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Ernest Borgnine had a career in Hollywood that spanned six decades, starting in 1951 and leading right up to the 2010s. Throughout those years his stocky, solid frame filled the television box and on the big screen where the Italian actor commanded your attention in whatever part he played. He seemed to remake himself every 15 or so years, finding a second, then a third and a fourth career to a new generation of watchers.
His Oscar win for playing a unloved butcher in 1955's Marty was well before my time, so my memories of the big man are skewed through younger eyes. When I was a kid growing up in the 1970s, Ernest Borgnine was one of those guys I saw in war movies and TV shows. On Saturday afternoons I would see him and guys like Lee Marvin fighting Nazis in The Dirty Dozen or with William Holden taking on Mexican banditos in The Wild Bunch. By the time I was going to theaters, Borgnine was bickering with Gene Hackman in the bowels of a sinking passenger ship in The Poseidon Adventure, and then a couple of years later he had one of the most unusual parts one can play in a space movie, that of a journalist in Disney's The Black Hole. And there he was again, injecting some much needed jokes against Kurt Russell's dead serious Snake Plisskin in Escape From New York.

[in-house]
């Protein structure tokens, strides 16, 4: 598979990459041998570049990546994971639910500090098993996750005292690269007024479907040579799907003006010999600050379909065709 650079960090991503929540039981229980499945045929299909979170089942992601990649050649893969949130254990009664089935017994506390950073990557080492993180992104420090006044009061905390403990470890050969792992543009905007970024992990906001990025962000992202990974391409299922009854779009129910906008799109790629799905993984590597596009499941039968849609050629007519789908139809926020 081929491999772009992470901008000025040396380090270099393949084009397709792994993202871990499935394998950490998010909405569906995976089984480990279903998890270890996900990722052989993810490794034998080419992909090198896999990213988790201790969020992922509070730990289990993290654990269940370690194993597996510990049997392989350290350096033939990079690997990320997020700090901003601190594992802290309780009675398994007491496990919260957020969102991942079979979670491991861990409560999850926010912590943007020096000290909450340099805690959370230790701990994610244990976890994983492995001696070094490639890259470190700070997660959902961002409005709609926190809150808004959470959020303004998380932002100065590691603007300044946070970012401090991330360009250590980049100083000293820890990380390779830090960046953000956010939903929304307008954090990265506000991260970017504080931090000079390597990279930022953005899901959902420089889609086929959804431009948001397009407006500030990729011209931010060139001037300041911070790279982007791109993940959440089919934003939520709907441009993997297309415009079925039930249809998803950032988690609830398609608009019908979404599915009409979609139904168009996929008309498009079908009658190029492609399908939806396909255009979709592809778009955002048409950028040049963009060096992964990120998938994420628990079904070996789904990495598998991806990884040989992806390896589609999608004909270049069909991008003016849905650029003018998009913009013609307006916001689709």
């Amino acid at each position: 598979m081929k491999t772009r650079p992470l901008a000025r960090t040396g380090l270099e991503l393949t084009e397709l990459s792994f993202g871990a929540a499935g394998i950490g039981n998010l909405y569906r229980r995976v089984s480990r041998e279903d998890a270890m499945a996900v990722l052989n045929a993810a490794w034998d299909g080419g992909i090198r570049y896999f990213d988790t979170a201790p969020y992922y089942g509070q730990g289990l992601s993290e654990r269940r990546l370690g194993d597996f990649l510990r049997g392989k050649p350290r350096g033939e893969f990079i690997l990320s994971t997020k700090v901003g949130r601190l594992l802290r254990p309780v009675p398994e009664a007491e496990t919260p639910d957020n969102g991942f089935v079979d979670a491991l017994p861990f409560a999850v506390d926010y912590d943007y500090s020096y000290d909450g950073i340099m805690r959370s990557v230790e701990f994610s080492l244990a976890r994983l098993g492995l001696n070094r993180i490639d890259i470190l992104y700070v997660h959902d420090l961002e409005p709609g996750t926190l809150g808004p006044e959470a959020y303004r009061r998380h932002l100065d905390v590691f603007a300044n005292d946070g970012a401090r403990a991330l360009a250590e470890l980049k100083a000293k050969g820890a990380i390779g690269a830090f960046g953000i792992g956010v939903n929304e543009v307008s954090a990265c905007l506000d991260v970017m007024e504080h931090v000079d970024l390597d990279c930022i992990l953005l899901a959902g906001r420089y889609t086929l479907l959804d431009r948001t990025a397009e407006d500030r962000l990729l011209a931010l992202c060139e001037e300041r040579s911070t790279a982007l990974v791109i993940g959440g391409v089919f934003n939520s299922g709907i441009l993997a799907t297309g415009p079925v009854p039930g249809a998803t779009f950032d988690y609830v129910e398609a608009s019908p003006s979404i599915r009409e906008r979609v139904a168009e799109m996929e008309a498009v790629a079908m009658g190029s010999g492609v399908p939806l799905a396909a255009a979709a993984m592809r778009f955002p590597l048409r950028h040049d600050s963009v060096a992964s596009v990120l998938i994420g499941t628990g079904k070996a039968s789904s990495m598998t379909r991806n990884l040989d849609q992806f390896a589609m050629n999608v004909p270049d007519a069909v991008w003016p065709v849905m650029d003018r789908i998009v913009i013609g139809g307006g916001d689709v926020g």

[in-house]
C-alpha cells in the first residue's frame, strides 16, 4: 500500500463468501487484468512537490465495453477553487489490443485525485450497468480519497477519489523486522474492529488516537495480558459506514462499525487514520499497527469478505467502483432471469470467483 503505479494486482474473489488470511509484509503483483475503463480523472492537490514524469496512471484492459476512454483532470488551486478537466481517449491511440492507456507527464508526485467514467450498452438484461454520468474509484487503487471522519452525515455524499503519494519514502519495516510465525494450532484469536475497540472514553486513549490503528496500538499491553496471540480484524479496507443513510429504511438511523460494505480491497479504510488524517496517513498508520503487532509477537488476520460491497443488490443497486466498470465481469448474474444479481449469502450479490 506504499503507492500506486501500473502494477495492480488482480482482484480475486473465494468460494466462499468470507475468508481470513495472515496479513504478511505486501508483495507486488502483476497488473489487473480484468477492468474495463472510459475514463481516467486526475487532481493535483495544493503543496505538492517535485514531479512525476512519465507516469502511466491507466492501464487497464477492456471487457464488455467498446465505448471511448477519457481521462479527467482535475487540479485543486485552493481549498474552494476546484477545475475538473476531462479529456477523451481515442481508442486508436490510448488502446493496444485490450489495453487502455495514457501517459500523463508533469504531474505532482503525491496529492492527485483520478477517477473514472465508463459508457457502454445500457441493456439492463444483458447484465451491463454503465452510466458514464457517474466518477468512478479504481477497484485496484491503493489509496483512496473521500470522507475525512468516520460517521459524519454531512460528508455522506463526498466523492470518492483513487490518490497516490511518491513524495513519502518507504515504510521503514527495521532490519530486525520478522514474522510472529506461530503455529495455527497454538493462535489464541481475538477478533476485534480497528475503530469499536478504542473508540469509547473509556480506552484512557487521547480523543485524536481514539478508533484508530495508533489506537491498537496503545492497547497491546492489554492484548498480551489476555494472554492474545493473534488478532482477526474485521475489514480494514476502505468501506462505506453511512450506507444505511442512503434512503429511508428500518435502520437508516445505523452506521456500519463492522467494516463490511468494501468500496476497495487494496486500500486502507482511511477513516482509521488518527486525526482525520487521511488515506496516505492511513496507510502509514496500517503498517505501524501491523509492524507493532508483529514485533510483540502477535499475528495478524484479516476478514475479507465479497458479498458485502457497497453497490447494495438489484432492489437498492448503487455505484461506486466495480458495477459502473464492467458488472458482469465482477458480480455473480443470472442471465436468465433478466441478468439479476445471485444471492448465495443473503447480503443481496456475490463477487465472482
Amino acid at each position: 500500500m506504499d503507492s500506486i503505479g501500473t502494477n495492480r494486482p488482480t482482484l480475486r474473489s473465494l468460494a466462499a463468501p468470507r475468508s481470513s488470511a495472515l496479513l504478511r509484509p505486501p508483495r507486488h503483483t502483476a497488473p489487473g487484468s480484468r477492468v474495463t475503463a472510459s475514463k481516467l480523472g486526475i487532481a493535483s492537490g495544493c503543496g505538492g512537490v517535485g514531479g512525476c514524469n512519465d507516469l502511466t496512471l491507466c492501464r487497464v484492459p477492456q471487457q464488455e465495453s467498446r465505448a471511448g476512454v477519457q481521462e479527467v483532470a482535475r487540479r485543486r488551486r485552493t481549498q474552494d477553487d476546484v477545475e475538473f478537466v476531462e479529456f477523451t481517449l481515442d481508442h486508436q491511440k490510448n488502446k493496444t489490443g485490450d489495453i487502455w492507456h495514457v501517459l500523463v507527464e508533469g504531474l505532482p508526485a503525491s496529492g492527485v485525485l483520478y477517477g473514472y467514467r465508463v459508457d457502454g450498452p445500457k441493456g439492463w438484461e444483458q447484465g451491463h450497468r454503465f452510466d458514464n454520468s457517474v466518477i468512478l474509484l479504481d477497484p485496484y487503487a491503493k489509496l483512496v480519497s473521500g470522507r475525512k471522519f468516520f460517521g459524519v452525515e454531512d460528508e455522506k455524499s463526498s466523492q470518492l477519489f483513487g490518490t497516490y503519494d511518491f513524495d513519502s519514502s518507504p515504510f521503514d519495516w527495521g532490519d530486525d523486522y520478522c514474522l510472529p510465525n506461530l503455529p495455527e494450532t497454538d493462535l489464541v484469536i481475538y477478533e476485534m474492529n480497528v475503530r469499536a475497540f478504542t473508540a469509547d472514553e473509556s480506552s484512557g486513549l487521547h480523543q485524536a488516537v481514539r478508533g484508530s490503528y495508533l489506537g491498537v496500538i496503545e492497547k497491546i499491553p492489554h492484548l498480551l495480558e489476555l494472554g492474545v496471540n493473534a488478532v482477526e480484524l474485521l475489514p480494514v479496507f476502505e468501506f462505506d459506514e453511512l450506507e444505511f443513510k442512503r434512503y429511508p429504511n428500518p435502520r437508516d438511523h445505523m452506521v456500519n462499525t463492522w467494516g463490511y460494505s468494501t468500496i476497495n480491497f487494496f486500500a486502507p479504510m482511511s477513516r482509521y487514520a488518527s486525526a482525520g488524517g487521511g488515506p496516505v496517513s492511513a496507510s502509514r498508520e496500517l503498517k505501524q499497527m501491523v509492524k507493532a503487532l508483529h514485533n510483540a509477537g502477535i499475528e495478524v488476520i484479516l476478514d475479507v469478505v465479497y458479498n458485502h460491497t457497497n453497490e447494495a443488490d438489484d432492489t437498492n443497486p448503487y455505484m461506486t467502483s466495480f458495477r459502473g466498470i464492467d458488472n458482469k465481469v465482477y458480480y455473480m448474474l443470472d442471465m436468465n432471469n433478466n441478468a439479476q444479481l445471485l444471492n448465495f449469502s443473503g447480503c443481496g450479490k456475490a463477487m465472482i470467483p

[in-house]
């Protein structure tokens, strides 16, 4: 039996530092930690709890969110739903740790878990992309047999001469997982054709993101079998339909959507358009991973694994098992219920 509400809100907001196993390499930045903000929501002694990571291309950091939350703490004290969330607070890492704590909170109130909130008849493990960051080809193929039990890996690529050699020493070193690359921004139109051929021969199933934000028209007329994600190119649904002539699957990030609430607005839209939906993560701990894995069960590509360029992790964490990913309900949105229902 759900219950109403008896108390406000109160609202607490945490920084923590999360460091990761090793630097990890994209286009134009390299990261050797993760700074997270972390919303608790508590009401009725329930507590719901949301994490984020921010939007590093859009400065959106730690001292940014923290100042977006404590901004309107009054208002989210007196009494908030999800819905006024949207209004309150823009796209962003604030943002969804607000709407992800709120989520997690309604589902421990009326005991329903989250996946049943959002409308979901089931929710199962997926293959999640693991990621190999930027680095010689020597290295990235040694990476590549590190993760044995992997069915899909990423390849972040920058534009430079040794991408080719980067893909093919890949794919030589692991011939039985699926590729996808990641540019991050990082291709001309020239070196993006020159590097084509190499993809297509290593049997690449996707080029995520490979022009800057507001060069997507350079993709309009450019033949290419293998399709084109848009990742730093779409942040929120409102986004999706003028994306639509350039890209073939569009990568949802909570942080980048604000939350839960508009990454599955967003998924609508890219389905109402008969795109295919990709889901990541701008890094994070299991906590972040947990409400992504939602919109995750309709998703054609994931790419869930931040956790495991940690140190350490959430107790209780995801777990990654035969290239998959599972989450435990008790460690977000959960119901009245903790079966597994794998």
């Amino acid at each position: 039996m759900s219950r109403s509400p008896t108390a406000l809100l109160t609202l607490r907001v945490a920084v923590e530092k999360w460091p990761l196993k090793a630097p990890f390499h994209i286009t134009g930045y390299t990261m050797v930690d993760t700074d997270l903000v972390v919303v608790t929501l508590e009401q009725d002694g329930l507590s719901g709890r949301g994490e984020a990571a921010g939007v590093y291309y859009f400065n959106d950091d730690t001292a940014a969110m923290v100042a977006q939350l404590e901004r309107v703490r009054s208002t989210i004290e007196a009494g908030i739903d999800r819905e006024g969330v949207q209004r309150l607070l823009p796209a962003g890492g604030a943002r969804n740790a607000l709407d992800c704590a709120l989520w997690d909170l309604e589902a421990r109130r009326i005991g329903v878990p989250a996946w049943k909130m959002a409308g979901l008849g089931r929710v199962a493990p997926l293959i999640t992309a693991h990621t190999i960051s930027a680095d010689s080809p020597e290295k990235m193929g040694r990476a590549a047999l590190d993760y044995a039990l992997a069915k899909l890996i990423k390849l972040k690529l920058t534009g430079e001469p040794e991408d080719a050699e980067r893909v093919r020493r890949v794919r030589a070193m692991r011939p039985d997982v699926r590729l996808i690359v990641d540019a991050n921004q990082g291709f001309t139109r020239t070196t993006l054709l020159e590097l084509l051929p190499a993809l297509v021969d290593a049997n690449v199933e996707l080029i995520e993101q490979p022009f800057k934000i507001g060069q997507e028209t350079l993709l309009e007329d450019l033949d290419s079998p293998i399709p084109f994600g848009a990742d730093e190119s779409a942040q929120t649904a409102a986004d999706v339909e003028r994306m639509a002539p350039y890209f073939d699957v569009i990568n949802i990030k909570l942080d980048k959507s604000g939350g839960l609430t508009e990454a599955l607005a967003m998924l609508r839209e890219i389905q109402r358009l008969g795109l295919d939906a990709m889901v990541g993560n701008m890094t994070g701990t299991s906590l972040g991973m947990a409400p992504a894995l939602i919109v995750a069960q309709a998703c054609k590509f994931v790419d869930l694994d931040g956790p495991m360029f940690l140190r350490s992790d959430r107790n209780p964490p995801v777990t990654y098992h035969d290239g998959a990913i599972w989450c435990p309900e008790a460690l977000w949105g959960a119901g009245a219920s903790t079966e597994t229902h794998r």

Borgnine came across like the real-life version of The Thing from the Fantastic Four: a big physical presence who's bark could be louder than his bite, but down inside he could also be a friendly dude. The kind of guy that you wanted as your Dad if you lived in a rough neighborhood, or the guy standing beside you if you were marching into hell to rescue your buddies from a POW camp.
If you look at his IMDb page, there's your proof that he loved to work. There simply aren't any gaps in his C.V. from when he got his start in the 1950s right up to 2012. Thumbing through it, I remember seeing him in guest spots on dozens of TV shows: Magnum P.I., ER, The District, JAG, The Commish, Murder She Wrote, Highway to Heaven and on and on. And I remember him from even earlier stuff, like playing the Devil in that creepy and cheesy horror movie The Devil's Rain, or lasting through five seasons being the chief mechanic for Airwolf.
Ernest Borgnine was a kind of constant for me, one of the faces that I associate with good times watching shows. If one has to check out of this world, doing it after living a full life at age 95 and with over 200 screen credits seems like a good way to do it.
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